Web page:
3. If the child has stronger verbal skills, explain what’s coming and how you feel, so he or she begins to understand that this is a positive development. You can read stories to the child about new babies coming home from the hospital. There are some good children’s books out there, and an ABA team can create specific social stories with visuals that are personalized to the child and the family’s unique situation.
  4. If the child is highly dependent on a particular caregiver such as Mom, consider having helping hands (e.g. friends, family, babysitters) develop a strong relationship and rapport with the child before the new baby arrives. This may allow the child to get more comfortable being in another person’s care, which could also increase their flexibility to new people or situations, as well as not require the primary caregivers’ full attention at all times.
  5. If the child is sensitive to noise, consult with a professional about how to effectively address this concern. Environments with babies can often have noises that a sensitive child may not be accustomed to. It would be ideal for the child to be more comfortable, relaxed and familiar with the sound of baby cries before baby comes. At the very least, it would be beneficial for them to have support systems in place to allow them to tolerate such noise – like special headphones – which should be established before the arrival of baby.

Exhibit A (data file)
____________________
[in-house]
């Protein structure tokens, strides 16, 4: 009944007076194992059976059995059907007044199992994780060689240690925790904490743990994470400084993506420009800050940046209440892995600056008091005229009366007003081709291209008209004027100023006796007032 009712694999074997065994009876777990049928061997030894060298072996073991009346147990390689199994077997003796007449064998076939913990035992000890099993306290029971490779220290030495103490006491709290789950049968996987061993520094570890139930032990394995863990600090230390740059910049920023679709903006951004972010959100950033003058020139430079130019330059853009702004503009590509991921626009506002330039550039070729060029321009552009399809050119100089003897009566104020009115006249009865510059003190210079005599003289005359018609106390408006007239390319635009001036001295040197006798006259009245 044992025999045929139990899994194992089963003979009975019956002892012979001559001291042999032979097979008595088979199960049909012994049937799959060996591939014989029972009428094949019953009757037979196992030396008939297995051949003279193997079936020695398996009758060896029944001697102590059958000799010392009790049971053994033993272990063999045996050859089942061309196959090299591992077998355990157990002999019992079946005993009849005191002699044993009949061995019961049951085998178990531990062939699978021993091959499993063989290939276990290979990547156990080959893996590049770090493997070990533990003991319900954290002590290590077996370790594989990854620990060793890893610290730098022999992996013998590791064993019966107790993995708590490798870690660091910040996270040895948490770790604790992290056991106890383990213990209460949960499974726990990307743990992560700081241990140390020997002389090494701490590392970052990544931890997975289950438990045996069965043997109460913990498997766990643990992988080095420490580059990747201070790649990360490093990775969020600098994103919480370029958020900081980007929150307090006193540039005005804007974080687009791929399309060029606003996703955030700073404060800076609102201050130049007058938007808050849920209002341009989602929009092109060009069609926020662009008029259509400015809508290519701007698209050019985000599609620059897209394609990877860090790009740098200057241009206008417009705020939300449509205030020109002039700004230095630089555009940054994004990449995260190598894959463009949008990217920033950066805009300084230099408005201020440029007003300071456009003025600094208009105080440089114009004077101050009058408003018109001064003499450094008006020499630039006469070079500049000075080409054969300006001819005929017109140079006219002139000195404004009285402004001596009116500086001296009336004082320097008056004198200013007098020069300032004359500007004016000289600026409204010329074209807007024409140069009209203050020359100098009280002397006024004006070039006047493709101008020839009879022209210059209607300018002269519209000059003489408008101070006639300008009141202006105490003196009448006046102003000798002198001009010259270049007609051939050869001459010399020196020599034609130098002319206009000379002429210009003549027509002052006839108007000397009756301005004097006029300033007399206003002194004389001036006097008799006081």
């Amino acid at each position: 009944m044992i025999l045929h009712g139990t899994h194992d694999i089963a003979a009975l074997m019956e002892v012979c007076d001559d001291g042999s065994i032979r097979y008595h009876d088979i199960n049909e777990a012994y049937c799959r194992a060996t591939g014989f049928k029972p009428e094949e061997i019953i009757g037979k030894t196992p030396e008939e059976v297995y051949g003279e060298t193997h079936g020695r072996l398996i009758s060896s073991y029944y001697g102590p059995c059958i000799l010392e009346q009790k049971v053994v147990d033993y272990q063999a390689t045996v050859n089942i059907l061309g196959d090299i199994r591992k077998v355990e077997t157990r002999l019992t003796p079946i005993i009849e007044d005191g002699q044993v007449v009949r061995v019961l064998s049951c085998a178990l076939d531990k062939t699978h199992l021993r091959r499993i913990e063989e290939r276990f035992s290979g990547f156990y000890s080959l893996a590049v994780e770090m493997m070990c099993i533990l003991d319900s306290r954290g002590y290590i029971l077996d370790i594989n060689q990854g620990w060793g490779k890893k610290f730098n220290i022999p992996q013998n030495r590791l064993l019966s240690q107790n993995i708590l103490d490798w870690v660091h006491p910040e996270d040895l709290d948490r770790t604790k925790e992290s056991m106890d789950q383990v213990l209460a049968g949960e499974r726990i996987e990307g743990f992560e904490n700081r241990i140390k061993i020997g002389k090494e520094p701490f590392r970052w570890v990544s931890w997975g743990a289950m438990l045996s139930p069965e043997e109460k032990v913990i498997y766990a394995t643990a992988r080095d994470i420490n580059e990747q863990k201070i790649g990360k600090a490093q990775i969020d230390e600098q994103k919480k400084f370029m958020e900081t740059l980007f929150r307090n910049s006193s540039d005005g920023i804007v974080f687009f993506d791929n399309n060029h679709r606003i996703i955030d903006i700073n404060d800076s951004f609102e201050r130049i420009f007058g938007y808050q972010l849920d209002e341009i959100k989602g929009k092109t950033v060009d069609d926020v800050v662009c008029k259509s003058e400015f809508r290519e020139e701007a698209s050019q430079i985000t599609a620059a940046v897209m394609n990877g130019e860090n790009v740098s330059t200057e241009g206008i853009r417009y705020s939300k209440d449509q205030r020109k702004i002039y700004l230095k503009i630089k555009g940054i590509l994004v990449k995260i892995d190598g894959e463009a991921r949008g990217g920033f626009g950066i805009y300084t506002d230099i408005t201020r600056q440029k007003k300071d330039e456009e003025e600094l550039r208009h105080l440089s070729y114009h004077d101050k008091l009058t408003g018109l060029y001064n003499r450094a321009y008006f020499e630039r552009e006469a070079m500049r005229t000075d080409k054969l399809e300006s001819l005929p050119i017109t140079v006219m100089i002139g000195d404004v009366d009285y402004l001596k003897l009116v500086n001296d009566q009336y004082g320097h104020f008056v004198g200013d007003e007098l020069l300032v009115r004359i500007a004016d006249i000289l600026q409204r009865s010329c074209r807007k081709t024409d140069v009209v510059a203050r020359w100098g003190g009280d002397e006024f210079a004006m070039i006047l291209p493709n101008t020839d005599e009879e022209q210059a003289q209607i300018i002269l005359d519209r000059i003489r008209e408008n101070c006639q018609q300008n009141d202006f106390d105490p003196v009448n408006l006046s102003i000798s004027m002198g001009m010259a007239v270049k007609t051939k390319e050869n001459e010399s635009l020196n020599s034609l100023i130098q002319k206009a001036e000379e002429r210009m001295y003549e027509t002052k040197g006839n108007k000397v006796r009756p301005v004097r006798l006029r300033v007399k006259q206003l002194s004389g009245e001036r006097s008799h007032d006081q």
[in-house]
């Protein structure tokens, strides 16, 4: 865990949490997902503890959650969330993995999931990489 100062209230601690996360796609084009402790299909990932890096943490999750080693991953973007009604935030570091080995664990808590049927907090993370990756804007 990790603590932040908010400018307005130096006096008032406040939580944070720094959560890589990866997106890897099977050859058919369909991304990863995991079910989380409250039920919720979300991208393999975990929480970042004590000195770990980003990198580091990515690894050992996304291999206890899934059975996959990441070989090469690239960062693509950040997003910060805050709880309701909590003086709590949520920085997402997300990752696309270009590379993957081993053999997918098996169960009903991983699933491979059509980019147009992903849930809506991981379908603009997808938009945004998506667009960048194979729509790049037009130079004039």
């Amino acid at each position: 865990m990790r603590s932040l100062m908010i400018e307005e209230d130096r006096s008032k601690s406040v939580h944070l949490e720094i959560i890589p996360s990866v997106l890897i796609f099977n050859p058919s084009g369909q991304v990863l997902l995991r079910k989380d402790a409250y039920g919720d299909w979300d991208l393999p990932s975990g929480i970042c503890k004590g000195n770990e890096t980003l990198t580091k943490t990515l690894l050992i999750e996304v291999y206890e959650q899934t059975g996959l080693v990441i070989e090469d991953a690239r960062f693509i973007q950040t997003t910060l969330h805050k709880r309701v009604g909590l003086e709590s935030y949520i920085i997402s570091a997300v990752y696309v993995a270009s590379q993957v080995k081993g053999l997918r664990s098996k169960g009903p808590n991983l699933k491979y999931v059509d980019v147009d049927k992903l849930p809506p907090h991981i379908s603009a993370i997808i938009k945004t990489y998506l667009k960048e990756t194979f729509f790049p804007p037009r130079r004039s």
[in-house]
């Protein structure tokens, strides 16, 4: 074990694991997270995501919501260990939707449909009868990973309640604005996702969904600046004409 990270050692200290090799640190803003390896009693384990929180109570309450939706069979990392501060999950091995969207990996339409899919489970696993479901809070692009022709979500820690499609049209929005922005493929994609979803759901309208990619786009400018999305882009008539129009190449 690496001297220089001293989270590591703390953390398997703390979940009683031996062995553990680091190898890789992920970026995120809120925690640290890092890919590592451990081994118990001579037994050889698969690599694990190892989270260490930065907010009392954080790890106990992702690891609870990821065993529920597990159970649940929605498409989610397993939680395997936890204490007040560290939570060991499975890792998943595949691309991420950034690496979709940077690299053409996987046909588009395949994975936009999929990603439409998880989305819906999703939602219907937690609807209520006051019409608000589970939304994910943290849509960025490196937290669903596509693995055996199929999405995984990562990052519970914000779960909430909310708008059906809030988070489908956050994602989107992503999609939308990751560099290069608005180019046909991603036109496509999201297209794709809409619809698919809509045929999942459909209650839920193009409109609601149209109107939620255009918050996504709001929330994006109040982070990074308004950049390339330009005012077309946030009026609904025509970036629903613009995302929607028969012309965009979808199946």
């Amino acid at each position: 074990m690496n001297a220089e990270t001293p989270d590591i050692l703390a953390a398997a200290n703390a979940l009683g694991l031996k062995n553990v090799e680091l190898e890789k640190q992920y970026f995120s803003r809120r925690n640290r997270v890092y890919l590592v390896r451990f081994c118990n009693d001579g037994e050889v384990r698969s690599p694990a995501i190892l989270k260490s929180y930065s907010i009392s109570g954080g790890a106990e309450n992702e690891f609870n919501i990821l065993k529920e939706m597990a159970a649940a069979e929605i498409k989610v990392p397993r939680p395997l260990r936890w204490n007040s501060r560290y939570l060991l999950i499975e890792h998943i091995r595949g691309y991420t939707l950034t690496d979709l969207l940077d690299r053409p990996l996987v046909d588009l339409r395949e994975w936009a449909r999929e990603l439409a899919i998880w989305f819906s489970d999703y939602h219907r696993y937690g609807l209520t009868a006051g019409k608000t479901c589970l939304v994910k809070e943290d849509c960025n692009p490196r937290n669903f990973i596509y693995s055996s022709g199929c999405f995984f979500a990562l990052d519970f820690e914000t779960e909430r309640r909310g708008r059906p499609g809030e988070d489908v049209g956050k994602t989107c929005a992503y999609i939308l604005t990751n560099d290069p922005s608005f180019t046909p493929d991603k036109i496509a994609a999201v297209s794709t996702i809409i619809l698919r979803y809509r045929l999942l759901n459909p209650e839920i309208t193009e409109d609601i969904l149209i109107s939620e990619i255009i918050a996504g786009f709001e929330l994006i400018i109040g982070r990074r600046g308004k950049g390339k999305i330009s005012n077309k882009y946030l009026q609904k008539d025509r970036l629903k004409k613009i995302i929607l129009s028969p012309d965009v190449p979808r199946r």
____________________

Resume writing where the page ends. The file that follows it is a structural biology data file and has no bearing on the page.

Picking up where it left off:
6. Many children with ASD are highly sensitive to even the slightest changes in common daily routines. Taking a different route home from school or switching the order of an activity in a way that the child is not used to can possibly trigger an unwanted behavioral episode. This can be a challenging obstacle when a new baby is added to the environment, as babies are often unpredictable with their many needs. If this is concern in any household, it is important to receive professional support to ensure that a plan is put in place to gradually increase the child’s ability to adapt to unexpected or sudden changes in common routines. The goal would be to ensure the child is more flexible and adaptable to varied routines prior to baby’s arrival.
  7. Children who display aggression or other unsafe behaviors should have this concern addressed sooner rather than later. This is critical and will help minimize risk of injury. An effective behavior intervention plan that is tailored to the individual can make all the difference in the world. When seeking professional help, it is important that a Board-Certified Behavior Analyst (BCBA) is there to collaborate and create the behavior plan.